Pink bricks have a soft, muted hue. Visually, pink bricks appear to be light red in color, lighter than standard red brick, which can make finding the right siding color difficult. When searching for the right siding color, examine a variety of paint colors. Hold samples of paint swatches up to the bricks themselves. Once you've narrowed down your choices to one or two preferred colors, paint samples of each on a scrap board and hold the board up to the brick to pick the best color match for your home.
You can seldom go wrong with white. It won't clash, it won't stand out, and it won't go in or out of style. In fact, it probably won't make much of an impression at all; in the world of home siding, white is a traditional, conservative color that tends to be ignored by onlookers. If you want to play it safe, white is a risk-free choice. The downside is that white is lacking in personality. A choice of white siding in this context may indicate that you picked it because you couldn't decide on any other colors or just didn't know what you were doing.
Gray can be a bland color, similar to white. However, choosing a warm-toned gray (that is, gray mixed with just a little bit of a warm color, such as red, pink, orange or yellow) can tie the siding and the brick together, showing that you were keeping the color of your brick in mind when you picked the color for the siding. This way, pink and warm gray become a pair that match, rather than two unrelated colors that were thrown together on your house.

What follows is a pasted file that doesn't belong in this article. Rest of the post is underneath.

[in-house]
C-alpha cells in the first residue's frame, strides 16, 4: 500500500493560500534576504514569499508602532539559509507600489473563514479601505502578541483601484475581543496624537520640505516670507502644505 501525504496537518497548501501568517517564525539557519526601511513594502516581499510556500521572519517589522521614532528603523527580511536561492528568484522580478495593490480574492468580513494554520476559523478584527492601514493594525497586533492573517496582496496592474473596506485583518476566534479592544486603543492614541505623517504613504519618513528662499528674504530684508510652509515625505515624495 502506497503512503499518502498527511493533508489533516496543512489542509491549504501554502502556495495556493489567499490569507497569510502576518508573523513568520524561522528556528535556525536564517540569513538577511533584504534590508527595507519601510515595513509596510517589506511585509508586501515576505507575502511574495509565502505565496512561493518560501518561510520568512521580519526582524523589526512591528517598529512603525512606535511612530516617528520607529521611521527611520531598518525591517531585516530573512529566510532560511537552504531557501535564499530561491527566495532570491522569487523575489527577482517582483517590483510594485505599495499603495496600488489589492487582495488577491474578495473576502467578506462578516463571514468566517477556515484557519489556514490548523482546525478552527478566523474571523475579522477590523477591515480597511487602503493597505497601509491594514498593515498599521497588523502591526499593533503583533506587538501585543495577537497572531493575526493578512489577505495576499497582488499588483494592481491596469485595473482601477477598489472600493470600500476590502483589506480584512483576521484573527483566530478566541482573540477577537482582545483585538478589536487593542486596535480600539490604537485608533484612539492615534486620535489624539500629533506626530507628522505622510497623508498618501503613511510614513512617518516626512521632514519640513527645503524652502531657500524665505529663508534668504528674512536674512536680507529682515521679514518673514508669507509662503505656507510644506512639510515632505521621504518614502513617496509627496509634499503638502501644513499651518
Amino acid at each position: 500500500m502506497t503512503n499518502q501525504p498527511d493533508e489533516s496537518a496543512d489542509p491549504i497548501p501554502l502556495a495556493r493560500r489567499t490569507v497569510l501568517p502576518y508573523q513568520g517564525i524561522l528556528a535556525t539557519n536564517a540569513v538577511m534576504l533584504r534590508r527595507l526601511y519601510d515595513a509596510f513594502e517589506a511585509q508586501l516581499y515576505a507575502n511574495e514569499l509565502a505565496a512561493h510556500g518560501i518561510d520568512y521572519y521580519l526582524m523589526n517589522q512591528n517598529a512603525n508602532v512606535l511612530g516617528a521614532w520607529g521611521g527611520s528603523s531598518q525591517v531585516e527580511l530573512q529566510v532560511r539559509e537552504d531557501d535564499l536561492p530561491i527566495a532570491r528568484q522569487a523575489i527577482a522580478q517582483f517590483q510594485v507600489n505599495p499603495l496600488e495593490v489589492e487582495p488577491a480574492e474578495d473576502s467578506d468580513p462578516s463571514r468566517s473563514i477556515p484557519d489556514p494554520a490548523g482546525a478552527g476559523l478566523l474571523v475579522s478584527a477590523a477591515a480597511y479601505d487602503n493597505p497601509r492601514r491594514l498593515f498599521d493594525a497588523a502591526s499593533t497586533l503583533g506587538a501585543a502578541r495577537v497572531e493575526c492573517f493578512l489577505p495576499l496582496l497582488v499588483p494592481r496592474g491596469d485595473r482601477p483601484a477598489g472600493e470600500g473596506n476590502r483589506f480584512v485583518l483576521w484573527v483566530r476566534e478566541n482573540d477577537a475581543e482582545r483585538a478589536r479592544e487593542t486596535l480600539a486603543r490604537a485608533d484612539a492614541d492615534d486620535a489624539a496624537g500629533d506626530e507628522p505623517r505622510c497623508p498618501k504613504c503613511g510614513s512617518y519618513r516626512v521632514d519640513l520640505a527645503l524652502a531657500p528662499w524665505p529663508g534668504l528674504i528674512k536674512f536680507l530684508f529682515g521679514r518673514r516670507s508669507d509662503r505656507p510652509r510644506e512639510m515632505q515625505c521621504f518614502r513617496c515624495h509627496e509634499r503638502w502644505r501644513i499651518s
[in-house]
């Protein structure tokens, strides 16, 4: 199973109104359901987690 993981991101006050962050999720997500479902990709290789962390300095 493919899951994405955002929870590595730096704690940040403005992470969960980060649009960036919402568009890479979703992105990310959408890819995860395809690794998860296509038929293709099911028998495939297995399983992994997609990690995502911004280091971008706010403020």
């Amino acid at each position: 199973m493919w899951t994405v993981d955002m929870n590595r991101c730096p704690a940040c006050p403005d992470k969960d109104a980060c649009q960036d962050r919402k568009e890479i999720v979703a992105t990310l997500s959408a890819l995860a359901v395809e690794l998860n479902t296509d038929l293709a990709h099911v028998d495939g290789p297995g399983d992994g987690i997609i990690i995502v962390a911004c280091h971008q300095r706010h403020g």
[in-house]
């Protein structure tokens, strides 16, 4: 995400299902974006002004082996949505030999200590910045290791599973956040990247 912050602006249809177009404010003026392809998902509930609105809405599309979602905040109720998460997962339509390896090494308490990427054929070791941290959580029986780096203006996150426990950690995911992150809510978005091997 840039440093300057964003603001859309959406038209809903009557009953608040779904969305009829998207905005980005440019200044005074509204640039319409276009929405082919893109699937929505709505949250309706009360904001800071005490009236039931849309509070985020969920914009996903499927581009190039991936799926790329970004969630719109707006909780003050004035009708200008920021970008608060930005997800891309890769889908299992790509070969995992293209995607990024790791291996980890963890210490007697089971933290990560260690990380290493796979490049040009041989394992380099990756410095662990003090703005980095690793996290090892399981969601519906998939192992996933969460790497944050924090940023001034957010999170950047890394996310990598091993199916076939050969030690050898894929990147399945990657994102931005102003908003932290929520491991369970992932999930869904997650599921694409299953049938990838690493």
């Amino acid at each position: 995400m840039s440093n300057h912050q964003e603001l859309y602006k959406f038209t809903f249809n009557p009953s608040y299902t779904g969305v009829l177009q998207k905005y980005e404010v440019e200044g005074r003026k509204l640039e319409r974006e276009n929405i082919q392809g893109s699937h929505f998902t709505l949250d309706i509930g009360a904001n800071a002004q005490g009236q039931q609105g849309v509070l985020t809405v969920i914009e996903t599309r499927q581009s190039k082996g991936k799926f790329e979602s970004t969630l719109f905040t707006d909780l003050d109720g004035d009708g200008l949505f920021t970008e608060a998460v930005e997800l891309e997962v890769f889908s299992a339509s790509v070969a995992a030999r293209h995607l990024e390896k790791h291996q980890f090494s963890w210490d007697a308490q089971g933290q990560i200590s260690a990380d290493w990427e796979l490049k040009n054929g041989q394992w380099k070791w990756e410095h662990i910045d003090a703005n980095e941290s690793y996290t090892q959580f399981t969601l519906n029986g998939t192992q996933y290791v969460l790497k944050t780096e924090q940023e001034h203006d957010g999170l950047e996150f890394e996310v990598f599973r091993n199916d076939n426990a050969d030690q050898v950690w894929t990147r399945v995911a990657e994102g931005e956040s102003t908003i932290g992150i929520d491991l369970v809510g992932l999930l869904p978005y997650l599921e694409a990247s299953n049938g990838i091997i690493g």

A warm, complex neutral like deep taupe adds an element of sophistication to your home. Consider coupling taupe with white or off-white accents. For example, paint the siding and shutters of the house taupe, and paint the gutters white or off-white. Taupe is a classic enough color not to go out of style but is still classy and eye-catching.
In a way, pink and sage are opposites, just as red and green are opposites on the color wheel. Pairing these two colors on one home creates visual contrast. To cut back on the contrast and indicate that these two colors were in fact meant to go together, use a sage that matches the pink in value. Meaning, the pink should not be any darker or lighter than the sage. This way you can capitalize on the relationship between these two colors while preventing one color from popping out against the other color.
Leslie Rose has been a freelance writer publishing with Demand Studios since 2008. In addition to her work as a writer, she is an accomplished painter and experienced art teacher. She has a Bachelor of Arts degree in art with a minor in English.